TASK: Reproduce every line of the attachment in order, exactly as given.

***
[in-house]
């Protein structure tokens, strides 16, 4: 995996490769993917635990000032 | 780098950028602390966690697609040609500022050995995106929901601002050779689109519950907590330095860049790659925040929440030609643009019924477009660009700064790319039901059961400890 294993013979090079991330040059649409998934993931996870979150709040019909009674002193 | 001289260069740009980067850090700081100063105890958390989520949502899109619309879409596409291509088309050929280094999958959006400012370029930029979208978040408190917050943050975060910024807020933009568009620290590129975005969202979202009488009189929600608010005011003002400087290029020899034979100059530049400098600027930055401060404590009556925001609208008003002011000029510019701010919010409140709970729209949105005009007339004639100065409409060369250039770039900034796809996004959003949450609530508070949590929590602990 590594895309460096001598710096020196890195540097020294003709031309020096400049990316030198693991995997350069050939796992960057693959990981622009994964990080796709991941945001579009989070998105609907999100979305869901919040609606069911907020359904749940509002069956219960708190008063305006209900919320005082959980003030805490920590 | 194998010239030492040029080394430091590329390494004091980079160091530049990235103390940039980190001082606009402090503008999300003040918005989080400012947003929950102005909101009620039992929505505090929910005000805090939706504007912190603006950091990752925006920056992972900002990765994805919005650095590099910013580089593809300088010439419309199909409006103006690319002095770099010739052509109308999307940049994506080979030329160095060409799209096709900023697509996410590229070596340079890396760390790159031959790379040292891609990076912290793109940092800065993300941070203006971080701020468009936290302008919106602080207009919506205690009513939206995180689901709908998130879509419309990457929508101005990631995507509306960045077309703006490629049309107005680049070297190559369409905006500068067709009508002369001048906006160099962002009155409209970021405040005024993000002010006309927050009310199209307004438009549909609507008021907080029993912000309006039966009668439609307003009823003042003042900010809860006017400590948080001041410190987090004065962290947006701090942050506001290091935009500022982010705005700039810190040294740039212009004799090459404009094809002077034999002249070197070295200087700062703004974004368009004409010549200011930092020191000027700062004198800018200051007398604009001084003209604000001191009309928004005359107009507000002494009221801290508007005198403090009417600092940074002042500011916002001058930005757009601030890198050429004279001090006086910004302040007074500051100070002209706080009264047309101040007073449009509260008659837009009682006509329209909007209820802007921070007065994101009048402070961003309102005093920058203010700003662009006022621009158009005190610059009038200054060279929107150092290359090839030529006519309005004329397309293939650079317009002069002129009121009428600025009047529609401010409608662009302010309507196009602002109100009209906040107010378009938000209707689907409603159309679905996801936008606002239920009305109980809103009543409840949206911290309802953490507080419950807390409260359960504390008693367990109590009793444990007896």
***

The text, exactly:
[in-house]
């Protein structure tokens, strides 16, 4: 995996490769993917635990000032 | 780098950028602390966690697609040609500022050995995106929901601002050779689109519950907590330095860049790659925040929440030609643009019924477009660009700064790319039901059961400890 294993013979090079991330040059649409998934993931996870979150709040019909009674002193 | 001289260069740009980067850090700081100063105890958390989520949502899109619309879409596409291509088309050929280094999958959006400012370029930029979208978040408190917050943050975060910024807020933009568009620290590129975005969202979202009488009189929600608010005011003002400087290029020899034979100059530049400098600027930055401060404590009556925001609208008003002011000029510019701010919010409140709970729209949105005009007339004639100065409409060369250039770039900034796809996004959003949450609530508070949590929590602990 590594895309460096001598710096020196890195540097020294003709031309020096400049990316030198693991995997350069050939796992960057693959990981622009994964990080796709991941945001579009989070998105609907999100979305869901919040609606069911907020359904749940509002069956219960708190008063305006209900919320005082959980003030805490920590 | 194998010239030492040029080394430091590329390494004091980079160091530049990235103390940039980190001082606009402090503008999300003040918005989080400012947003929950102005909101009620039992929505505090929910005000805090939706504007912190603006950091990752925006920056992972900002990765994805919005650095590099910013580089593809300088010439419309199909409006103006690319002095770099010739052509109308999307940049994506080979030329160095060409799209096709900023697509996410590229070596340079890396760390790159031959790379040292891609990076912290793109940092800065993300941070203006971080701020468009936290302008919106602080207009919506205690009513939206995180689901709908998130879509419309990457929508101005990631995507509306960045077309703006490629049309107005680049070297190559369409905006500068067709009508002369001048906006160099962002009155409209970021405040005024993000002010006309927050009310199209307004438009549909609507008021907080029993912000309006039966009668439609307003009823003042003042900010809860006017400590948080001041410190987090004065962290947006701090942050506001290091935009500022982010705005700039810190040294740039212009004799090459404009094809002077034999002249070197070295200087700062703004974004368009004409010549200011930092020191000027700062004198800018200051007398604009001084003209604000001191009309928004005359107009507000002494009221801290508007005198403090009417600092940074002042500011916002001058930005757009601030890198050429004279001090006086910004302040007074500051100070002209706080009264047309101040007073449009509260008659837009009682006509329209909007209820802007921070007065994101009048402070961003309102005093920058203010700003662009006022621009158009005190610059009038200054060279929107150092290359090839030529006519309005004329397309293939650079317009002069002129009121009428600025009047529609401010409608662009302010309507196009602002109100009209906040107010378009938000209707689907409603159309679905996801936008606002239920009305109980809103009543409840949206911290309802953490507080419950807390409260359960504390008693367990109590009793444990007896």